"Many members of the Columbia community help the public schools, but there is no program that has had such a profound, long-lasting and measurable impact," said Henry C. Pinkham, Dean of the Graduate School of Arts and Sciences at Columbia University.
Many faculty mentors have hosted laboratory visits for students of teachers working in their laboratories. Graduate students, post-doctoral fellows, and staff from each participating faculty member's laboratory have worked with teachers during the summer months and have visited these teachers' schools. For many inner city students, these interactions with graduate students and fellows are their first contact with a near peer pursuing a career in science.
There are probably over 100 programs for science teachers in the United States, Dr. Silverstein says, but the Columbia program is the only one to have collected student outcomes data for a sufficient period of time to demonstrate a positive impact.
"We were fortunate in the sense that the NYC Department of Education is thorough about their data," study co-author Jay Dubner of Columbia says. "Other teacher research programs are not able to collect similar data "“ their data is not localized, and in many states, a standardized science exam does not yet exist."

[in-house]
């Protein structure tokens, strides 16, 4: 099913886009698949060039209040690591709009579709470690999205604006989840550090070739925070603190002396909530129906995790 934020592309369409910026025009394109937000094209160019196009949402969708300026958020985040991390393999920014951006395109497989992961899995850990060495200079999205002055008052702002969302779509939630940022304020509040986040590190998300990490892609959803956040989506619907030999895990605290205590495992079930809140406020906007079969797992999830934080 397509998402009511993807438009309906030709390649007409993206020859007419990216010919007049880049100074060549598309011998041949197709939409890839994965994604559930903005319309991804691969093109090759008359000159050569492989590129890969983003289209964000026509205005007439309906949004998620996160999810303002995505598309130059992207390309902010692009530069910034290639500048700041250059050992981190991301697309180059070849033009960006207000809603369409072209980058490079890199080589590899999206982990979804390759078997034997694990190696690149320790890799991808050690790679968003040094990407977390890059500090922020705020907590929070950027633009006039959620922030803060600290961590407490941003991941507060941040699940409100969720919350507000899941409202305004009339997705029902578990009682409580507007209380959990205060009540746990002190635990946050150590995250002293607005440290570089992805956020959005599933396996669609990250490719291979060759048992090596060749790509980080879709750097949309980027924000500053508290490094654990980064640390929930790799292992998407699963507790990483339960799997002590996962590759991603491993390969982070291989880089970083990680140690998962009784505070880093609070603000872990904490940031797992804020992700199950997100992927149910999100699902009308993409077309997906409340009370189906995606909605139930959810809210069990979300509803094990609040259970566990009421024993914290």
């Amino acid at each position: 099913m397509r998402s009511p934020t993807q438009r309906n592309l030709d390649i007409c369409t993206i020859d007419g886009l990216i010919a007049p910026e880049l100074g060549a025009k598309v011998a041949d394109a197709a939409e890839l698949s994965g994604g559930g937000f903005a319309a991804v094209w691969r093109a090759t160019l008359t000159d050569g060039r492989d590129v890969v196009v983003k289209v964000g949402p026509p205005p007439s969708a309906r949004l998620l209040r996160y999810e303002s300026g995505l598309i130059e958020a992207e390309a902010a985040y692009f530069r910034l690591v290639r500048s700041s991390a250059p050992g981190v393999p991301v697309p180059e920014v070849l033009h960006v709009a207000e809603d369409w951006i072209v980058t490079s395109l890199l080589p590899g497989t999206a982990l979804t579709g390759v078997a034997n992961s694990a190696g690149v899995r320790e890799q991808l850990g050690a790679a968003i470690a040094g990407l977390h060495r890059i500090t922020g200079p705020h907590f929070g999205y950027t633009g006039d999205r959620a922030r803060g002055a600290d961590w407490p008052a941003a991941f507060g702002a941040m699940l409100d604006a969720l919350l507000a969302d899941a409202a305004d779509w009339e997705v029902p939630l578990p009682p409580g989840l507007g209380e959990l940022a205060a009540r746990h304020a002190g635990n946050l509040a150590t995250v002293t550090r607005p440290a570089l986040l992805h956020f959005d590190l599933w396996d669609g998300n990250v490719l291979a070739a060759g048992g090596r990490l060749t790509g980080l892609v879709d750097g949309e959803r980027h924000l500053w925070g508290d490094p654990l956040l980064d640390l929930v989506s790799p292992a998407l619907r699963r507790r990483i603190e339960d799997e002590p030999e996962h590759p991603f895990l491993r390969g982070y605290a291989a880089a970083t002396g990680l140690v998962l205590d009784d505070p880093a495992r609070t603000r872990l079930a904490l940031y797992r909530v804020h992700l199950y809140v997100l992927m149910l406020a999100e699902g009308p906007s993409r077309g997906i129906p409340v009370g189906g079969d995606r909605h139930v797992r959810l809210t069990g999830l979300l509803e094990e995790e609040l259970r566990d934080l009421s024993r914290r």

And on a qualitative level, teachers who participated in the study indicated that the stresses they experienced in adapting to a research laboratory increased their appreciation of their students' difficulties and prompted them to respond more sympathetically to them. Instead of judging students' answers as "right" or "wrong," they ask, "Why do you think that?" They gain the confidence to acknowledge gaps in their own knowledge, Dr. Silverstein et al report.
Each spring, Columbia's Summer Research Program selects 10 to 13 middle- and high-school science teachers in New York from a pool of 30 to 60 applicants. Admitted teachers are appointed as Visiting Scholars at Columbia University. They receive a stipend of $6,000 per summer and an e-mail account enabling them to use the university's libraries. To aid in the transfer of concepts and techniques learned at Columbia to their schools and students, teachers may request up to $1,000 per year for classroom and/or lab supplies and equipment. In addition, they may request up to $1,000 for conference travel.
"Science is the most powerful method yet devised to understand ourselves, our universe, and our place in it," Dr. Silverstein says. "Columbia's mission is to preserve, communicate, and create knowledge and understanding. By providing pre-college students and teachers with opportunities to participate hands-on in the practice of science, Columbia confirms its commitment to this mission and to the liberal educational tradition for which it is known."